TAIPEI — The founder of Taiwanese computer maker Acer Inc. said yesterday that he plans to give more elderly Taiwanese people access to the Internet via tablet computers by expanding the coverage of a public e-learning project.
The public e learning project has been promoted in eastern Taiwan for many years and will reach the country’s central and southern areas this year, Stan Shih said at a workshop on reducing the digital divide within member economies of the Asia-Pacific Economic Cooperation (APEC) forum.
Shih is looking for more participation of local suppliers in this project, especially tablet makers using Google Inc.’s Android and Microsoft Corp.’s Windows platforms.
“In addition to iPads, we are going to add more Android and Windows tablets to this project in a bid to help local companies,” Shih said.
In 2011, Acer and Asustek Computer Inc. each provided 100 tablets at discount prices for 200 project volunteers, who teach elderly people in parks, community centers and community colleges how to use mobile apps on tablets.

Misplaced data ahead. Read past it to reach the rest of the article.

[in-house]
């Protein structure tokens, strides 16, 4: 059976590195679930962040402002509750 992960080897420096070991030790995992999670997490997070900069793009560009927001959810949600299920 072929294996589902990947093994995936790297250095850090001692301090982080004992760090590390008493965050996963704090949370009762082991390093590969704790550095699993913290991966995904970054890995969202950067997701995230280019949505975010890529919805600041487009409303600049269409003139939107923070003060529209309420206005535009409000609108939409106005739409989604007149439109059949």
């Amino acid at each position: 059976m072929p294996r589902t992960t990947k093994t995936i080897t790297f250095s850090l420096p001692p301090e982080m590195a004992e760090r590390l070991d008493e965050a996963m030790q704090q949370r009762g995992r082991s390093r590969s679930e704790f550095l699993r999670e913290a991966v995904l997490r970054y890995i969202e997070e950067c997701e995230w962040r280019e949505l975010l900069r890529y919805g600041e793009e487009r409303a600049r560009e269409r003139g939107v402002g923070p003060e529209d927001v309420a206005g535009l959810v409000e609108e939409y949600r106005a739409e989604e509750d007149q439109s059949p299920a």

The project was launched as part of the second phase of the Taiwan-sponsored APEC Digital Opportunity Center (ADOC), established in 2004 to narrow the digital divide in the Asia-Pacific region.
The major goal of the ADOC project is to use information and communication technology to assist women, children, small and medium-sized enterprises, groups with special needs, and those living in remote areas. Some 101 ADOC centers have been established in the Asia-Pacific region so far, with around 500,000 people having received training as of June 2013.